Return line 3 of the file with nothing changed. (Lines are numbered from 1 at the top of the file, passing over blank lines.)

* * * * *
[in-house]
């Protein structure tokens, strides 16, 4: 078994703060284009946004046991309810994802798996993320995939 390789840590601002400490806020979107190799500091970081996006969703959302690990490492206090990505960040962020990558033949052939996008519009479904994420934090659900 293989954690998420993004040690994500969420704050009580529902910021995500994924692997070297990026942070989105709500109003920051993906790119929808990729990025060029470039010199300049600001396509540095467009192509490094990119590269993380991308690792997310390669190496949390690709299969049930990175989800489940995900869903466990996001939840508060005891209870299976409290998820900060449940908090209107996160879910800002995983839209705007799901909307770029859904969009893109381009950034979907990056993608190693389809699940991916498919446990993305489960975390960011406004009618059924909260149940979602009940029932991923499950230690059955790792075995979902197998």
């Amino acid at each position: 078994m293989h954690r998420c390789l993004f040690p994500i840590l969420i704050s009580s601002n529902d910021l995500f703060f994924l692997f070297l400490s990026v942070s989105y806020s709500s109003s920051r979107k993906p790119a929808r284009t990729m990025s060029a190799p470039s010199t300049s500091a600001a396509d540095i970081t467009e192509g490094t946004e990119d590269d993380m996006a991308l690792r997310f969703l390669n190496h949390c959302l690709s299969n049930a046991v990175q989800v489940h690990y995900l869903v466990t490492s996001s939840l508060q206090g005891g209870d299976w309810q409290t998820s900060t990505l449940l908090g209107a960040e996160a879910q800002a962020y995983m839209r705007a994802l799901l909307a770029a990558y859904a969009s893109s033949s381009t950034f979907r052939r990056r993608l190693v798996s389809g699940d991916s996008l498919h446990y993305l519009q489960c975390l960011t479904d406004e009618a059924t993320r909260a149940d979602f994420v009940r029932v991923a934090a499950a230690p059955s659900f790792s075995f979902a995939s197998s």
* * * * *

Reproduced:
């Amino acid at each position: 078994m293989h954690r998420c390789l993004f040690p994500i840590l969420i704050s009580s601002n529902d910021l995500f703060f994924l692997f070297l400490s990026v942070s989105y806020s709500s109003s920051r979107k993906p790119a929808r284009t990729m990025s060029a190799p470039s010199t300049s500091a600001a396509d540095i970081t467009e192509g490094t946004e990119d590269d993380m996006a991308l690792r997310f969703l390669n190496h949390c959302l690709s299969n049930a046991v990175q989800v489940h690990y995900l869903v466990t490492s996001s939840l508060q206090g005891g209870d299976w309810q409290t998820s900060t990505l449940l908090g209107a960040e996160a879910q800002a962020y995983m839209r705007a994802l799901l909307a770029a990558y859904a969009s893109s033949s381009t950034f979907r052939r990056r993608l190693v798996s389809g699940d991916s996008l498919h446990y993305l519009q489960c975390l960011t479904d406004e009618a059924t993320r909260a149940d979602f994420v009940r029932v991923a934090a499950a230690p059955s659900f790792s075995f979902a995939s197998s």